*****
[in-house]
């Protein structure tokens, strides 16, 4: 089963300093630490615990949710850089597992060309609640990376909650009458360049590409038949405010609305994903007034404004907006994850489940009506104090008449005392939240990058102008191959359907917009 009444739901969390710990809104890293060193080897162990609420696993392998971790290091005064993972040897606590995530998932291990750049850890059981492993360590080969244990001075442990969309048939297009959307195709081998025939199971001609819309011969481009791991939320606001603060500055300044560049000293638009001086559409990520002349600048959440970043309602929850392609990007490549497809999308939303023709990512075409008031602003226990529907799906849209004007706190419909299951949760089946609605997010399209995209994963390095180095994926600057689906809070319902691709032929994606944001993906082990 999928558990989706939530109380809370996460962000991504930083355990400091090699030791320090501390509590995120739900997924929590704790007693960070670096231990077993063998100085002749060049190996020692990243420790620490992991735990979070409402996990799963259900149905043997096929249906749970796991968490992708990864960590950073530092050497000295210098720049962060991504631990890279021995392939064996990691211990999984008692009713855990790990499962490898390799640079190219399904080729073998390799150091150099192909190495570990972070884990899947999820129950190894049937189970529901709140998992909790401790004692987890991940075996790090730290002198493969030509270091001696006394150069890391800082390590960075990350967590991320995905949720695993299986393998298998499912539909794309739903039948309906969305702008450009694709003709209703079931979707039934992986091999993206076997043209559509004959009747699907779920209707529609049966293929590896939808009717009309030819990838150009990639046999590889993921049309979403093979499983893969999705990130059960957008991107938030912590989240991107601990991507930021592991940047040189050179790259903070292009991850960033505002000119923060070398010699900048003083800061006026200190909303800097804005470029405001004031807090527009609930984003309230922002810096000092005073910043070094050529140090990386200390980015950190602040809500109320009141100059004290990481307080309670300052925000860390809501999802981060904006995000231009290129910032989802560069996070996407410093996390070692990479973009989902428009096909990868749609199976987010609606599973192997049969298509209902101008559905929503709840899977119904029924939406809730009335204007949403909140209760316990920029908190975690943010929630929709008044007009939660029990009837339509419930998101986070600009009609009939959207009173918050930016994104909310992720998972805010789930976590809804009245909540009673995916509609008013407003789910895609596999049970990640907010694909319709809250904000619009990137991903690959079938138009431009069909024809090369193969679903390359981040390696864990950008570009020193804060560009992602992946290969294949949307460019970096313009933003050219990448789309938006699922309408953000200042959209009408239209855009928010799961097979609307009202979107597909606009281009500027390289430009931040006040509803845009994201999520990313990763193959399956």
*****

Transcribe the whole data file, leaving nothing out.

[in-house]
């Protein structure tokens, strides 16, 4: 089963300093630490615990949710850089597992060309609640990376909650009458360049590409038949405010609305994903007034404004907006994850489940009506104090008449005392939240990058102008191959359907917009 009444739901969390710990809104890293060193080897162990609420696993392998971790290091005064993972040897606590995530998932291990750049850890059981492993360590080969244990001075442990969309048939297009959307195709081998025939199971001609819309011969481009791991939320606001603060500055300044560049000293638009001086559409990520002349600048959440970043309602929850392609990007490549497809999308939303023709990512075409008031602003226990529907799906849209004007706190419909299951949760089946609605997010399209995209994963390095180095994926600057689906809070319902691709032929994606944001993906082990 999928558990989706939530109380809370996460962000991504930083355990400091090699030791320090501390509590995120739900997924929590704790007693960070670096231990077993063998100085002749060049190996020692990243420790620490992991735990979070409402996990799963259900149905043997096929249906749970796991968490992708990864960590950073530092050497000295210098720049962060991504631990890279021995392939064996990691211990999984008692009713855990790990499962490898390799640079190219399904080729073998390799150091150099192909190495570990972070884990899947999820129950190894049937189970529901709140998992909790401790004692987890991940075996790090730290002198493969030509270091001696006394150069890391800082390590960075990350967590991320995905949720695993299986393998298998499912539909794309739903039948309906969305702008450009694709003709209703079931979707039934992986091999993206076997043209559509004959009747699907779920209707529609049966293929590896939808009717009309030819990838150009990639046999590889993921049309979403093979499983893969999705990130059960957008991107938030912590989240991107601990991507930021592991940047040189050179790259903070292009991850960033505002000119923060070398010699900048003083800061006026200190909303800097804005470029405001004031807090527009609930984003309230922002810096000092005073910043070094050529140090990386200390980015950190602040809500109320009141100059004290990481307080309670300052925000860390809501999802981060904006995000231009290129910032989802560069996070996407410093996390070692990479973009989902428009096909990868749609199976987010609606599973192997049969298509209902101008559905929503709840899977119904029924939406809730009335204007949403909140209760316990920029908190975690943010929630929709008044007009939660029990009837339509419930998101986070600009009609009939959207009173918050930016994104909310992720998972805010789930976590809804009245909540009673995916509609008013407003789910895609596999049970990640907010694909319709809250904000619009990137991903690959079938138009431009069909024809090369193969679903390359981040390696864990950008570009020193804060560009992602992946290969294949949307460019970096313009933003050219990448789309938006699922309408953000200042959209009408239209855009928010799961097979609307009202979107597909606009281009500027390289430009931040006040509803845009994201999520990313990763193959399956």